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Cooking with ADHD: Fauxlenta

I already wrote this once, and WordPress did some glitchy thing and ate the post (like, ate it so hard that it’s not even in my trashed posts bin), so unfortunately you’re getting the short version, which will inevitably be way less clever than the original.

Anyway, I recently learned an important fact:

Polenta = Grits = Mush

Respectable Foodies who know things
Sorry for the awful picture. This was so good I almost forgot to take one.

I also discovered that when you randomly want polenta for lunch, but you also want to eat, like, Before Someone Gets B*tchy, you can nuke yourself some Quick Grits and just add stuff.

Only … like … if you add a bouillon cube? Add it to the boiling water before you add the grits, and safe yourself the weirdness of a random encounter with a big chunk of undissolved bouillon.

You should probably take a similar approach if you’re using something like Better Than Bouillon, just to make sure it’s distributed evenly. (BTW, Better Than Bouillon is awesome.)

Anyway, here’s the recipe for this afternoon’s lunch.

Fauxlenta!

Ingredients

  • 1 & 1/3 cup boiling water (or broth)
  • 1 cube of bouillon or equivalent (unless you started with broth)
  • 3/4 cup quick grits (not regular, or you will be sorely disappointed)
  • salt to taste (you can definitely skip it if you use bouillon)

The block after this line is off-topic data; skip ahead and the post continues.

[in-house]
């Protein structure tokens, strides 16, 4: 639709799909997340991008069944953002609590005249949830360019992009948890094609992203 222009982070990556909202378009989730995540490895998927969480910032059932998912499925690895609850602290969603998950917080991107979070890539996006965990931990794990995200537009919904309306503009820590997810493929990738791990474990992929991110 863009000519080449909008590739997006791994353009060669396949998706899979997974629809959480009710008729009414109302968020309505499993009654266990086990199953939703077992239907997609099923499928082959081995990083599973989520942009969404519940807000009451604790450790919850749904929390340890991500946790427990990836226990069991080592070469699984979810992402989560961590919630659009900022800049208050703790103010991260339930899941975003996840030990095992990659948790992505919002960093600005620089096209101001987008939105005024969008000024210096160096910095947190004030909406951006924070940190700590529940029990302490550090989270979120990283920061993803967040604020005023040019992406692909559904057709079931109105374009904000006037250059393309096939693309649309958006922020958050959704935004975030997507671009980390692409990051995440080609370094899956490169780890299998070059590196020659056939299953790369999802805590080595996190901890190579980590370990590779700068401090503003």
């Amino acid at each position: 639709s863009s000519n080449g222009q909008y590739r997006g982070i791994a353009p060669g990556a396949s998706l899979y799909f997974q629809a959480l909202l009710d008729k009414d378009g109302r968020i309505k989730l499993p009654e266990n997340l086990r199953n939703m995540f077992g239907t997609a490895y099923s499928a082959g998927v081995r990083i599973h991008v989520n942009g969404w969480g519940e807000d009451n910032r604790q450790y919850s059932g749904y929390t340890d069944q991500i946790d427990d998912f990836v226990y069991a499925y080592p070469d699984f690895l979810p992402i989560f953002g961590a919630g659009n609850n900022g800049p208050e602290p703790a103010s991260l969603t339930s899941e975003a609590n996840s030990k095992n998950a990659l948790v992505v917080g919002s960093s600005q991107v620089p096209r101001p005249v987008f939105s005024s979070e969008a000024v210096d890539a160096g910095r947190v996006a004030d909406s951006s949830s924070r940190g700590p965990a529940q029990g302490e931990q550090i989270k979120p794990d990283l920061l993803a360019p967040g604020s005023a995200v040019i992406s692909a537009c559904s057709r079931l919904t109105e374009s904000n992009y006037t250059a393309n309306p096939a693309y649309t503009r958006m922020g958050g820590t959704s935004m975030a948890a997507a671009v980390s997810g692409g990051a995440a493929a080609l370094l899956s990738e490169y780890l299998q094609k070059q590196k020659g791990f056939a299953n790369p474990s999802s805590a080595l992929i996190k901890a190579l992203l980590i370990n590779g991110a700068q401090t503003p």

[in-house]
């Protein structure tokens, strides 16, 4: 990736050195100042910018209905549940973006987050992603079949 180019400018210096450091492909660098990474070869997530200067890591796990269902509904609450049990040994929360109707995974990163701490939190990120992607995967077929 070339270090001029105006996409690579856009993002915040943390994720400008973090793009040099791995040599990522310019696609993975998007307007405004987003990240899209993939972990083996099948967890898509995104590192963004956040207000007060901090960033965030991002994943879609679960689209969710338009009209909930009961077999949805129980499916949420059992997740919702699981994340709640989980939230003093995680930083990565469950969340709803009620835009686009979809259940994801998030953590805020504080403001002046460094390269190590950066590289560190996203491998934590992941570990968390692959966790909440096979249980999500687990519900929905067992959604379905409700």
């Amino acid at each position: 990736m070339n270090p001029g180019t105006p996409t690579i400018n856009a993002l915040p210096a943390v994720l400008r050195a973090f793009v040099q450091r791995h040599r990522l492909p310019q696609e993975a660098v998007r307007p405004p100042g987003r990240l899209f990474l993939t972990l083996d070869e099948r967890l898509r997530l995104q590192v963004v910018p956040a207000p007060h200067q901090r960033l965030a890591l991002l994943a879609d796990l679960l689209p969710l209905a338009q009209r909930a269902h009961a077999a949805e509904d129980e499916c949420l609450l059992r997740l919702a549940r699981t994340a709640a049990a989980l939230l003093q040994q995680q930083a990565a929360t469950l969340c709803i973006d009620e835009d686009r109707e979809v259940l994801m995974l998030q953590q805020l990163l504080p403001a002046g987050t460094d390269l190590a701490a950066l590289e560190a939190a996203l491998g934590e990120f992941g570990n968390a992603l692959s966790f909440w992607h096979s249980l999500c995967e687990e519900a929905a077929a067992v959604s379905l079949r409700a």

• random cherry tomatoes
  • the remaining edible leaves in an otherwise disreputable-looking bag of kale (spinach would work just as well)
  • about a teaspoon of butter & olive oil blend
  • one egg

Directions

  1. Boil the water or broth and (if necessary) pour it into a large microwave-safe bowl (1 qt/1 litre will do)
  2. If using bouillon, ADD IT NOW, not later ^-^’, and stir to dissolve
  3. Add the quick grits and salt (optional) to the liquid
  4. Stir again
  5. Microwave for 4-5 minutes. My microwave is, erm, gentle, and it takes about 4.5 minutes. Yours will probably be faster.
  6. Remove the grits from the microwave, add veggies, stir, and allow to stand
  7. If desired, nuke an egg (spray a small plate with cooking spray, crack the egg onto it, and put it in the microwave). In my microwave, this takes 30-60 seconds depending on the plate in question and how cold the plate is at the start.
  8. Slide the cooked egg onto the grits, add the butter blend if you want it, stir, and enjoy.

If you prefer not to use the microwave, just follow the package directions to make your quick grits on the stovetop, adding the bouillon (if desired) at the appropriate point (before you add the grits), then carry on as before.

You can, of course, also make this with Instant Grits, and you can use any other veggies you have on hand. Get creative! Tofu? Why not! Could it be …. SEITAN? Sure! Toss some ham in. Omit the veggies and make a sweet-savory version by adding butter and maple syrup. Chill it, slice it, and fry it! Branch out and try old-fashioned Hasty Pudding! It’s all you!

Oh, and if you decide to make regular (as in, Not Quick) polenta?

Know that no less an authority than Serious Eats’ Daniel Gritzer says you can ignore the “rules” about waiting ’til the liquid is boiling to add the cornmeal and then stirring constantly until it’s ready.